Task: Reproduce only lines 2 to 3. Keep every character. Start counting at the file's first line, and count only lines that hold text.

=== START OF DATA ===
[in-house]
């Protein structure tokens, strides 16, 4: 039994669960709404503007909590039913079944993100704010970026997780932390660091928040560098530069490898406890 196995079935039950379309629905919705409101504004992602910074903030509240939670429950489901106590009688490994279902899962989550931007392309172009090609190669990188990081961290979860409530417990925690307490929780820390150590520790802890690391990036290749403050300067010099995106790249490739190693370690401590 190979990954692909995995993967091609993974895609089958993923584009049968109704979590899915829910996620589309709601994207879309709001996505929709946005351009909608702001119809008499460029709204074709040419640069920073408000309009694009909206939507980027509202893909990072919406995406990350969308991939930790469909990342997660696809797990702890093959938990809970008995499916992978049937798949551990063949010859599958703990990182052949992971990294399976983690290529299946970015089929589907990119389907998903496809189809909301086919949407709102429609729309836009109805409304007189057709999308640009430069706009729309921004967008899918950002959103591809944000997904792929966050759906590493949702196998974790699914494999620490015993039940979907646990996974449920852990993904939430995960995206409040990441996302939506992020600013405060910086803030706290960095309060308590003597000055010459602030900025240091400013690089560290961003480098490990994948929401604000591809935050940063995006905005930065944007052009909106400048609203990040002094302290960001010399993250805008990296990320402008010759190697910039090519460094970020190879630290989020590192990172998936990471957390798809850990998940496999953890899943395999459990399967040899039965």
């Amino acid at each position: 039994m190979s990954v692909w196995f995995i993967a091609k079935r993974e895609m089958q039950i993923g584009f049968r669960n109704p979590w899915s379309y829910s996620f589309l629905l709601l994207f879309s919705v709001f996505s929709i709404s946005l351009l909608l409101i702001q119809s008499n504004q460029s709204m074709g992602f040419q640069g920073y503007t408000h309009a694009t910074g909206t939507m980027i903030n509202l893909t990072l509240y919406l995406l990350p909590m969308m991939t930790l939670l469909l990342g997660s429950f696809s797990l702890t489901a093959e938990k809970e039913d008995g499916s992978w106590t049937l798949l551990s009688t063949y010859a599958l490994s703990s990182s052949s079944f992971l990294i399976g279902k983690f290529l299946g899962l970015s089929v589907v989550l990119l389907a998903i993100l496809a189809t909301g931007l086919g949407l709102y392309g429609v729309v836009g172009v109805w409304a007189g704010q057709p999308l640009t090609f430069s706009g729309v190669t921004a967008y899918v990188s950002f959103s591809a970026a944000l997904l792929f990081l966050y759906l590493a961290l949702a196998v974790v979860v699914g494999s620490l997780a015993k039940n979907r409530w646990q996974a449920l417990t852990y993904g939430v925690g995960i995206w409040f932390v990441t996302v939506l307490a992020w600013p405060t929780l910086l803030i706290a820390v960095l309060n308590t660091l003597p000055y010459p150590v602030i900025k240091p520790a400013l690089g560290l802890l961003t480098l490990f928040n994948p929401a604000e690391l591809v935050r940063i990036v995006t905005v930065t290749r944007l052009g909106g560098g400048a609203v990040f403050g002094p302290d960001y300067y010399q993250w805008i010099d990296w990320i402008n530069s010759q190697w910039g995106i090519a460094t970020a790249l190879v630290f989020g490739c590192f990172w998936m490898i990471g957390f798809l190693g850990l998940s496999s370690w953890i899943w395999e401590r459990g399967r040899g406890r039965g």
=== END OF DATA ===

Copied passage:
């Protein structure tokens, strides 16, 4: 039994669960709404503007909590039913079944993100704010970026997780932390660091928040560098530069490898406890 196995079935039950379309629905919705409101504004992602910074903030509240939670429950489901106590009688490994279902899962989550931007392309172009090609190669990188990081961290979860409530417990925690307490929780820390150590520790802890690391990036290749403050300067010099995106790249490739190693370690401590 190979990954692909995995993967091609993974895609089958993923584009049968109704979590899915829910996620589309709601994207879309709001996505929709946005351009909608702001119809008499460029709204074709040419640069920073408000309009694009909206939507980027509202893909990072919406995406990350969308991939930790469909990342997660696809797990702890093959938990809970008995499916992978049937798949551990063949010859599958703990990182052949992971990294399976983690290529299946970015089929589907990119389907998903496809189809909301086919949407709102429609729309836009109805409304007189057709999308640009430069706009729309921004967008899918950002959103591809944000997904792929966050759906590493949702196998974790699914494999620490015993039940979907646990996974449920852990993904939430995960995206409040990441996302939506992020600013405060910086803030706290960095309060308590003597000055010459602030900025240091400013690089560290961003480098490990994948929401604000591809935050940063995006905005930065944007052009909106400048609203990040002094302290960001010399993250805008990296990320402008010759190697910039090519460094970020190879630290989020590192990172998936990471957390798809850990998940496999953890899943395999459990399967040899039965």
């Amino acid at each position: 039994m190979s990954v692909w196995f995995i993967a091609k079935r993974e895609m089958q039950i993923g584009f049968r669960n109704p979590w899915s379309y829910s996620f589309l629905l709601l994207f879309s919705v709001f996505s929709i709404s946005l351009l909608l409101i702001q119809s008499n504004q460029s709204m074709g992602f040419q640069g920073y503007t408000h309009a694009t910074g909206t939507m980027i903030n509202l893909t990072l509240y919406l995406l990350p909590m969308m991939t930790l939670l469909l990342g997660s429950f696809s797990l702890t489901a093959e938990k809970e039913d008995g499916s992978w106590t049937l798949l551990s009688t063949y010859a599958l490994s703990s990182s052949s079944f992971l990294i399976g279902k983690f290529l299946g899962l970015s089929v589907v989550l990119l389907a998903i993100l496809a189809t909301g931007l086919g949407l709102y392309g429609v729309v836009g172009v109805w409304a007189g704010q057709p999308l640009t090609f430069s706009g729309v190669t921004a967008y899918v990188s950002f959103s591809a970026a944000l997904l792929f990081l966050y759906l590493a961290l949702a196998v974790v979860v699914g494999s620490l997780a015993k039940n979907r409530w646990q996974a449920l417990t852990y993904g939430v925690g995960i995206w409040f932390v990441t996302v939506l307490a992020w600013p405060t929780l910086l803030i706290a820390v960095l309060n308590t660091l003597p000055y010459p150590v602030i900025k240091p520790a400013l690089g560290l802890l961003t480098l490990f928040n994948p929401a604000e690391l591809v935050r940063i990036v995006t905005v930065t290749r944007l052009g909106g560098g400048a609203v990040f403050g002094p302290d960001y300067y010399q993250w805008i010099d990296w990320i402008n530069s010759q190697w910039g995106i090519a460094t970020a790249l190879v630290f989020g490739c590192f990172w998936m490898i990471g957390f798809l190693g850990l998940s496999s370690w953890i899943w395999e401590r459990g399967r040899g406890r039965g």